5. Tybee Island

Tybee Island is a small coastal community within 20 minutes driving distance from Savannah’s historic district. It is one of the top-rated tourist attractions near Savannah. Tybee Island has welcomed and entertained individuals since the 1800s for its natural beauty and history. The island is home to over three miles of beautiful beaches with different personalities and charm. The sun-kissed sand here allows individuals to lounge while basking in epic views out over the Atlantic. One can try popular activities like sunbathing, swimming, and kayaking.

Tybee Island is also home to a historic lighthouse, Marine Science Center, and Fort Pulaski. Besides that, there are chains of restaurants and beachfront bars serving authentic seafood, southern cuisines, and drink delights. Before going back, do not forget to experience the Dolphin tour, one of the best offerings of Tybee Island.

6. Bonaventure Cemetery

One of the most beautiful cemeteries in the world, Bonaventure Cemetery is another must-visit in Savannah. This iconic historic landmark features a sprawling Victorian layout and beautiful stonework monuments. It though is a cemetery by purpose but can beat several gardens and green spaces when it comes to natural beauty. Bonaventure Cemetery covers over 100 acres and has graves from as early as 1846. Over 1,300 veterans of the Civil War and the Spanish-American War are resting their final journey here. Tombs here appear everything from spooky to examples of stunning marble work.

Bonaventure Cemetery has free walking guided tours on the second Sunday of each month. A local historian and author will join the enthusiasts in sharing fascinating tales about individuals resting here and much more. Bonaventure is also known for some spooky and bone-chilling experiences, and if you are seeking any such, you should definitely plan a visit here.

7. Telfair Museums of Art

For all the art and science lovers, there is no better place in Savannah than the Telfair Museum of Art. It is the oldest museum in Georgia and even the entire south of the United States. The museum presently hosts a huge collection of over 4,500 American and European paintings, sculptures, paintings, and paperwork. The collection is spread evenly between three landmarks, including the contemporary Jepson Center for the Arts, the 1818 Telfair Academy (formerly the Telfair family home and the 1816 Owens-Thomas House & Slave Quarters.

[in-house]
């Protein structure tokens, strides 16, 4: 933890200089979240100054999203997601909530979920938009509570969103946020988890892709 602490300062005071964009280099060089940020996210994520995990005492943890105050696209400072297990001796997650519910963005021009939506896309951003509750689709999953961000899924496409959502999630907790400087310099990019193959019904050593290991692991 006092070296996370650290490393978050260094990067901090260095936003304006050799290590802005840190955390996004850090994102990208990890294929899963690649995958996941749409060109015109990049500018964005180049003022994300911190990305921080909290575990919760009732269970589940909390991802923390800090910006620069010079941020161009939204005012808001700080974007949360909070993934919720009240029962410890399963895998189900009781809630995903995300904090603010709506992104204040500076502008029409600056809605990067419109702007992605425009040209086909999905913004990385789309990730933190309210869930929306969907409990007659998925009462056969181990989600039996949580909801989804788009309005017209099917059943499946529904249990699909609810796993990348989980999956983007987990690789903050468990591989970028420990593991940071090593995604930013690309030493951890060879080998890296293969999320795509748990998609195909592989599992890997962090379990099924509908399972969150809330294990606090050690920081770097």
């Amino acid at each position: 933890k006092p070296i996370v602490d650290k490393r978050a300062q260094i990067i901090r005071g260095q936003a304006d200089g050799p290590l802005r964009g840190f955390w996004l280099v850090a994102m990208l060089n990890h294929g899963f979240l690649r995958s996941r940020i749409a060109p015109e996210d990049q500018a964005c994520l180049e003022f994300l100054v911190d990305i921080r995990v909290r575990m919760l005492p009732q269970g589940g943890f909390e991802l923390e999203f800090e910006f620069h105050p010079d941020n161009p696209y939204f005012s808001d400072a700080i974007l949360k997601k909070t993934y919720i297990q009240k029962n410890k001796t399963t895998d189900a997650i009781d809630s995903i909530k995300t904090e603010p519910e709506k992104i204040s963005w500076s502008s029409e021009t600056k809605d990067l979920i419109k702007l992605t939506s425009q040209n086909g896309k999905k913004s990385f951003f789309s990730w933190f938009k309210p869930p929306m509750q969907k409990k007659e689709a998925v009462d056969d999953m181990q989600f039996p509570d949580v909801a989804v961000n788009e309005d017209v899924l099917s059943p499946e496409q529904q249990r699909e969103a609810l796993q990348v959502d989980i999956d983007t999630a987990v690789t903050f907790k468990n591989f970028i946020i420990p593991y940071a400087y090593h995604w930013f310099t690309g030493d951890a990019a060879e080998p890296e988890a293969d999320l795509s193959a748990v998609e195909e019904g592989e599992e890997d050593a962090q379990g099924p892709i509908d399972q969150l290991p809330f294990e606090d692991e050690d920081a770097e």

To explore the best of Telfair, the first and best place to reach is the Telfair Academy. The building housing this splendid museum in itself is a 200-year-old mansion known for its impressive Neoclassical Regency style architecture. Individuals can choose from the self-guided audio tour that focuses on the architectural part. Or, go for guided tours where a well-informed individual will help you delve nicely into the museum’s history.

8. Mickve Israel Temple

Mickve Israel Temple is another popular attraction in Savannah, the only Gothic-style synagogue in North America. Besides that, it is United States’ third-oldest Jewish congregation as well. The structure was originally found back in 1735 by a group of 42 Sephardic Jewish immigrants. Over the year, it gained immense importance amongst the community and later became a National Historic Landmark. Its tall central tower presiding over fine facades attracts architectural enthusiasts from all over the nation.

Mickve Israel Temple offers tours from morning to evening continuously and closes for only one hour in between. Individuals can also attend the Shalom Y’all Food Festival. The festival falls on the 4th Sunday of each October from 11 am until 3 pm. It is when you can peek more into Jewish culture and enjoy their authentic cuisine and live musical entertainment. Tours of Mickve Israel Temple are paid, though there are no entry charges for attending the festival.

9. Wormsloe Historic Site

When in Savannah, there is nothing more appealing than taking a walk in the Wormsloe Historic Site. This must-see tourist attraction of Savannah was once Wormsloe Plantation, an estate that Noble Jones founded. The place originally belonged to the 1700s; however, it still has high importance amongst both locals and visitors. Once you pass through the gate, you will find yourself standing in front of a wide walkway under sprawling live oaks draped with moss.

Wormsloe Historic Site is a similar natural landmark that you may have seen in many quintessential Southern photos. These 822 acres of forest, marsh and former farmlands take you into a time of peace and secludedness even while in the middle of Savannah. It is ideal for walking with friends, partners, or family and having quality time together.